The symptom is clear: users can’t log in using their PSKs, msglog on the WLC says that PSK is incorrect even though users put in the right PSK, while for dot1x users it’s EAP timeouts for M0 or M2 messages etc. Once logged to the AP, you can see that the event log is full of mallocs and tracebacks.
If this happens to you, upgrade as soon as possible. However, it is only possible to get these versions from Cisco TAC. The funny thing is that we only upgraded to 18.104.22.168, because this TAC version resolved a TACACS vulnerability. #ilovecisco
Apparently the same bugs appear in 8.5.x versions, see the bug details at bugsearch site.
Users started complaining about not being able to use several HP printers in their company. Whenever that happened, they were not able to resolve their names. They were still able to log in to the printer via the IP address.
The company has an IPAM solution that sends DDNS updates to the DNS server, which is administered by a third party so we were not able to have a look at the DNS policies.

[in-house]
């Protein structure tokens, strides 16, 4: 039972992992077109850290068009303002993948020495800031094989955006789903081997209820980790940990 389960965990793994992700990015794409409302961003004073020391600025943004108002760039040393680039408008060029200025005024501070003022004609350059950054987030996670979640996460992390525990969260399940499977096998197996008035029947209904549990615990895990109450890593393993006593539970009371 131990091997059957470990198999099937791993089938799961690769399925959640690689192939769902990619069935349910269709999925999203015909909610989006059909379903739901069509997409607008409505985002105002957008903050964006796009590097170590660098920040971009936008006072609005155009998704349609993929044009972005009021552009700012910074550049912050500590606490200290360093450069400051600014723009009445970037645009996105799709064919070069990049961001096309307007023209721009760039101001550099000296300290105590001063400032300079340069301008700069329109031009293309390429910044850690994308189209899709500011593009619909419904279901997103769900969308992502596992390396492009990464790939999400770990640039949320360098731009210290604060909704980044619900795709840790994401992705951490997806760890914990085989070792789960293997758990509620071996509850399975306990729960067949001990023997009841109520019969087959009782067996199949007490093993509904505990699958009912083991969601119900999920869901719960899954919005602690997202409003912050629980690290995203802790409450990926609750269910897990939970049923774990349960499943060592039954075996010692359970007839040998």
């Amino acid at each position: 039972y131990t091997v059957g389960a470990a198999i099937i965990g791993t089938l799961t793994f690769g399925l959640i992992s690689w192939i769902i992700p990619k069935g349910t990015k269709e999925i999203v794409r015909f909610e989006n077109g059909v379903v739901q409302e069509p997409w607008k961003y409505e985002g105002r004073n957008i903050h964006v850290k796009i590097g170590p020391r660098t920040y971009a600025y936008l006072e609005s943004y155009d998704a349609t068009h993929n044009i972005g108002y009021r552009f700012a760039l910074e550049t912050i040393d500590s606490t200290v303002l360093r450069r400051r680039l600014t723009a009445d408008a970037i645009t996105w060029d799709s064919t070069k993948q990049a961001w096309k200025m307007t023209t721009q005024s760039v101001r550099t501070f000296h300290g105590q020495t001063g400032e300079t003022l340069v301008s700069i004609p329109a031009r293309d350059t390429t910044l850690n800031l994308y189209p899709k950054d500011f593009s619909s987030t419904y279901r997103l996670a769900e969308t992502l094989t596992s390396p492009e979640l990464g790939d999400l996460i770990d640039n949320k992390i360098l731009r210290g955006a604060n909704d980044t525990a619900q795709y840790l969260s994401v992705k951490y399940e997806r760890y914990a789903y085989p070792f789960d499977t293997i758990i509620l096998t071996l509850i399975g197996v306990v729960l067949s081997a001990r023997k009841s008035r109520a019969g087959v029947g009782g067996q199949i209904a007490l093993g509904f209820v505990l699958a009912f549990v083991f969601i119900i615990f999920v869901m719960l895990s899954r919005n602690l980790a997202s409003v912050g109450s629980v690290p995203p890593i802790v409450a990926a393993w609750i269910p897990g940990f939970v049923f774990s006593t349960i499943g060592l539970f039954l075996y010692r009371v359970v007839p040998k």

What we noticed after a while was that even though our standard DHCP lease was 7 days, HP printers would get 30 days! It turns out that the parameter ”default lease time” does not mean ”maximum lease time”. If a device asks for a longer lease, it gets it via DHCP option 51. Aaargh!
Once we found this, we asked the DNS admins what the scavenging policy was. It turned out that the DNS server considered dynamic entries as stale if they were not refreshed within 8 days. The math was easy: the lease was refreshed at 50% of the lease, so between the 9th day and 15th days of the lease, DNS could scavenge the DNS entry. The DNS admins were reluctant to say what the scavenging interval was.
The solution was to change the parameter „default lease time” to „maximum lease time” on the DHCP server.
Incidentally, the same applies to iphones so make sure you don’t have hundreds of 30-day leases for your BYOD guests. It’s quite easy to run out of IP addresses…